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Central Park Obelisk

Cleopatra’s Needle: The Story of How (and Why) an Egyptian Obelisk Ended Up in Central Park.

A History Mystery

The obelisk, photographed not long after its arrival in New York. Image courtesy of the NYPL.

Atop Greywacke Knoll, within view of the Metropolitan Museum of Art, stands a monument of red granite. Inscribed upon it are hieroglyphs praising the life of Thutmosis III and the military victories of Ramesses II, events that transpired thousands of years and thousands of miles from modern day New York City. So how then has this ancient Egyptian obelisk, Cleopatra’s Needle, found itself standing tall in Central Park?

In our ten years of making games centered around NYC history, the story of the Central Park Obelisk has been one of GGC’s favorite monuments for its long and storied past, the various groups involved in its relocation, and its incongruity as an Egyptian obelisk in the middle of New York. We hope that shedding some light on this curious monument will get you interested not only in this piece of history, but in the many oddities that pepper the city’s streets.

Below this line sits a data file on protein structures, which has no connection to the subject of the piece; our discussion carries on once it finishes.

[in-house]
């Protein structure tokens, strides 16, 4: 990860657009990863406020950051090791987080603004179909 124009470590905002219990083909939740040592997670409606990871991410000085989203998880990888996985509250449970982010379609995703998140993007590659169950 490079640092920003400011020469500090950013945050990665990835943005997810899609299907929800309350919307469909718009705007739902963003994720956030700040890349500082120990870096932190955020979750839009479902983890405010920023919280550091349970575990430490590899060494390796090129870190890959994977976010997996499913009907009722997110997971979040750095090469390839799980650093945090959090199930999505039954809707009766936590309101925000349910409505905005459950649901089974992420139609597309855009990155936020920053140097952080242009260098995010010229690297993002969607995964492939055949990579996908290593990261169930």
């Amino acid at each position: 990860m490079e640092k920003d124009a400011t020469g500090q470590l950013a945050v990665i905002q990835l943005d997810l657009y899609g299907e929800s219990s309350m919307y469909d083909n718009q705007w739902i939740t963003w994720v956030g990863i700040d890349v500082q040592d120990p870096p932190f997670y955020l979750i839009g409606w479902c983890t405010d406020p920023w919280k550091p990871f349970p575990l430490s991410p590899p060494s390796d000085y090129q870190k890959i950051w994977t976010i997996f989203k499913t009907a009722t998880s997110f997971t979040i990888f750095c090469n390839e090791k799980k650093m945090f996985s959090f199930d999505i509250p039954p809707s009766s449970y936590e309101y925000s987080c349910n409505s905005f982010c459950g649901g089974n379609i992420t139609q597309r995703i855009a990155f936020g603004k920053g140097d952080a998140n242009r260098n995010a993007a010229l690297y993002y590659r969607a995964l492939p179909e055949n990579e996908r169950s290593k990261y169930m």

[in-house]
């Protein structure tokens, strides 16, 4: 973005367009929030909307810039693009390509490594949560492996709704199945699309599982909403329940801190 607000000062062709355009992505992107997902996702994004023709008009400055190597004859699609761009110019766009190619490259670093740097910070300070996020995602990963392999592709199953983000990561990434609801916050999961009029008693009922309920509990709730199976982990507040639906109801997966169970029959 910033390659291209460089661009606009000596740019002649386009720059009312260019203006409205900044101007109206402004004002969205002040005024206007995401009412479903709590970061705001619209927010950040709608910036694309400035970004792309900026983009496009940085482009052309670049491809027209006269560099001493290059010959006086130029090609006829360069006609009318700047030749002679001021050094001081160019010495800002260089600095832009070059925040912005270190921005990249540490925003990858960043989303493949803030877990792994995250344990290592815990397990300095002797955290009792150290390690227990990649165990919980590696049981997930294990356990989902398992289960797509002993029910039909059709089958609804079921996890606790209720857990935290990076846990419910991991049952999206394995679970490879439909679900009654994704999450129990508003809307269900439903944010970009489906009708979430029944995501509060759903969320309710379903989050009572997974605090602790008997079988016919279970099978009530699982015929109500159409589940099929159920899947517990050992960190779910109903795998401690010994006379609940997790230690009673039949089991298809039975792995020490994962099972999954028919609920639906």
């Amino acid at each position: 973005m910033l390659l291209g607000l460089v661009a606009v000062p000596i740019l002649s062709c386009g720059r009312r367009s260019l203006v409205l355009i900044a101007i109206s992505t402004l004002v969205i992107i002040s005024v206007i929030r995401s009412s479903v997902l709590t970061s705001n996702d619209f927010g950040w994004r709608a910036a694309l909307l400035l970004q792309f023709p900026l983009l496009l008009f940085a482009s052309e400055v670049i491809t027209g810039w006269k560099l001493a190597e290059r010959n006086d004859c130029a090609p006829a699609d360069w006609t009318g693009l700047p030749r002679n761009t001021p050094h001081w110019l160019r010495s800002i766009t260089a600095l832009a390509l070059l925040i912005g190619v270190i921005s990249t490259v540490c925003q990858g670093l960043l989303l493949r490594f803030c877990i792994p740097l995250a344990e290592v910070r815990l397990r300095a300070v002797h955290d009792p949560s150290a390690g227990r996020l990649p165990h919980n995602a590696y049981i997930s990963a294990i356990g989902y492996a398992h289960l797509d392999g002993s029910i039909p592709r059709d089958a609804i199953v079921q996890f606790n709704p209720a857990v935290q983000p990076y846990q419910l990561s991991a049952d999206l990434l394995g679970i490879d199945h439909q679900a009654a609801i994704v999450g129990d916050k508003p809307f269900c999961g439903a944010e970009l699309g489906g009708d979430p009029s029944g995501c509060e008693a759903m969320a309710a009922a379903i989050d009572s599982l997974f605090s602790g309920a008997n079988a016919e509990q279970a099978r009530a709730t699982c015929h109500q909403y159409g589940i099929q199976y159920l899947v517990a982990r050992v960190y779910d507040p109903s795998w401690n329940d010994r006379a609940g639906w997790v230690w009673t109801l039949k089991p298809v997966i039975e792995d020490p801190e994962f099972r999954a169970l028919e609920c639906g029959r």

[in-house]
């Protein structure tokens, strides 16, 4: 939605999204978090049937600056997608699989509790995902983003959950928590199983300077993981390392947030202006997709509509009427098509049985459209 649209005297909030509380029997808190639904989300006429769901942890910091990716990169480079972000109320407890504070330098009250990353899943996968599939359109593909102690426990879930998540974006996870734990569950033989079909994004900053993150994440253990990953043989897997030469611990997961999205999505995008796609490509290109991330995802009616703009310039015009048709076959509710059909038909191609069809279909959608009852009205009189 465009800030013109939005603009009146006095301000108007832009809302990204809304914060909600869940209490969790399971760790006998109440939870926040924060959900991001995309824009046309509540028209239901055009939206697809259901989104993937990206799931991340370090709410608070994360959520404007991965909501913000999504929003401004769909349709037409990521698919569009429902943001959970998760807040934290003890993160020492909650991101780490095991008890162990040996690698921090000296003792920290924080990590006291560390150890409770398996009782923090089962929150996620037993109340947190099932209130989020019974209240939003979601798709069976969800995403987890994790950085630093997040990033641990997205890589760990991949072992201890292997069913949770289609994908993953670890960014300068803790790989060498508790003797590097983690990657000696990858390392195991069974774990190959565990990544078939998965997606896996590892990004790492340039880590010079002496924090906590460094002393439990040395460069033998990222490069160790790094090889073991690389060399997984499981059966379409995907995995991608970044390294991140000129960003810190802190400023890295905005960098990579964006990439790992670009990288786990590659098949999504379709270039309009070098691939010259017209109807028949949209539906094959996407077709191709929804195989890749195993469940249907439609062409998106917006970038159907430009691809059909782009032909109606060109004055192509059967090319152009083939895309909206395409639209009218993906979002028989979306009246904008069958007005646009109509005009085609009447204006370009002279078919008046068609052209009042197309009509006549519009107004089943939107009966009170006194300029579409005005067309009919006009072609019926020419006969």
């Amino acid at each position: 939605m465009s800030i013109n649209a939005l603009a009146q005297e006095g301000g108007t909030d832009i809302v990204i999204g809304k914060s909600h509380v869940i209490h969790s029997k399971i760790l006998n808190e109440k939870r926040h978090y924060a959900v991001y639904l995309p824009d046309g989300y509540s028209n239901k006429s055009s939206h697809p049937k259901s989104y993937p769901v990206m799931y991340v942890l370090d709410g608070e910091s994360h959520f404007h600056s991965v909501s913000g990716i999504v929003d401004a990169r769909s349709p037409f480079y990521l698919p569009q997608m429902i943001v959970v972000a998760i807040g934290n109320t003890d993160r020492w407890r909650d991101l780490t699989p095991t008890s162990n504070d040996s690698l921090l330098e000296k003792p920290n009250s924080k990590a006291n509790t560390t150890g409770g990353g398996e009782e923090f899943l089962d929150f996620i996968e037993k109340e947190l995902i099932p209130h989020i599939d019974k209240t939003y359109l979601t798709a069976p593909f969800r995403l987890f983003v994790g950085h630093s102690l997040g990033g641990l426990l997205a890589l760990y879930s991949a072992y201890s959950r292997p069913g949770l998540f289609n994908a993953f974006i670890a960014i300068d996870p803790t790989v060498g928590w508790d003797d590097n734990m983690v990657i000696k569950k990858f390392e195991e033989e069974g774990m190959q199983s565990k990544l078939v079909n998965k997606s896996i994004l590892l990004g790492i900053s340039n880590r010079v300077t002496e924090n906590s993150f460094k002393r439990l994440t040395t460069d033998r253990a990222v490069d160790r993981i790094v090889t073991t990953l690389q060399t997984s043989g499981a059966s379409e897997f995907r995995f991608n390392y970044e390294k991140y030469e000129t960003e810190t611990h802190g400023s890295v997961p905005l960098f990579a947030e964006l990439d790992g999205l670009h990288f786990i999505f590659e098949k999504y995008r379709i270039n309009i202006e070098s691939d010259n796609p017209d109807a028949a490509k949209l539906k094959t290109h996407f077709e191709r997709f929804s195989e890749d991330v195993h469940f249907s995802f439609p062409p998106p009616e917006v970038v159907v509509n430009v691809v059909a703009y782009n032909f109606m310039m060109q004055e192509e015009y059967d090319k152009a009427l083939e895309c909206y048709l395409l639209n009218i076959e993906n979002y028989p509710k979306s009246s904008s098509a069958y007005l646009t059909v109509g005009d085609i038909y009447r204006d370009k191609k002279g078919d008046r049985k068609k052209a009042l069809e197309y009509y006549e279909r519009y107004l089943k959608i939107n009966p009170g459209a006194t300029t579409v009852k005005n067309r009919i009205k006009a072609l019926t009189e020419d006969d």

An engraving of both obelisks from 1876. Image courtesy of the NYPL.

The monument that graces the small hill in Central Park was originally one of a pair of obelisks commissioned by Pharaoh Thutmose III for the Temple of the Sun in Heliopolis in 1475 BCE. The two stood tall for centuries, a remarkable enough monument that Pharaoh Ramesses II (who had a habit of adding his own carvings to existing structures) deemed them worthy of being a testament to his military victories around 1275 BCE. Centuries more passed before the two were toppled during an attack on Heliopolis by the Achaemenid Empire in approximately 525 BCE, and then they spent centuries in the Egyptian sands, relatively well protected from the wind and sparse rain that might have weathered them.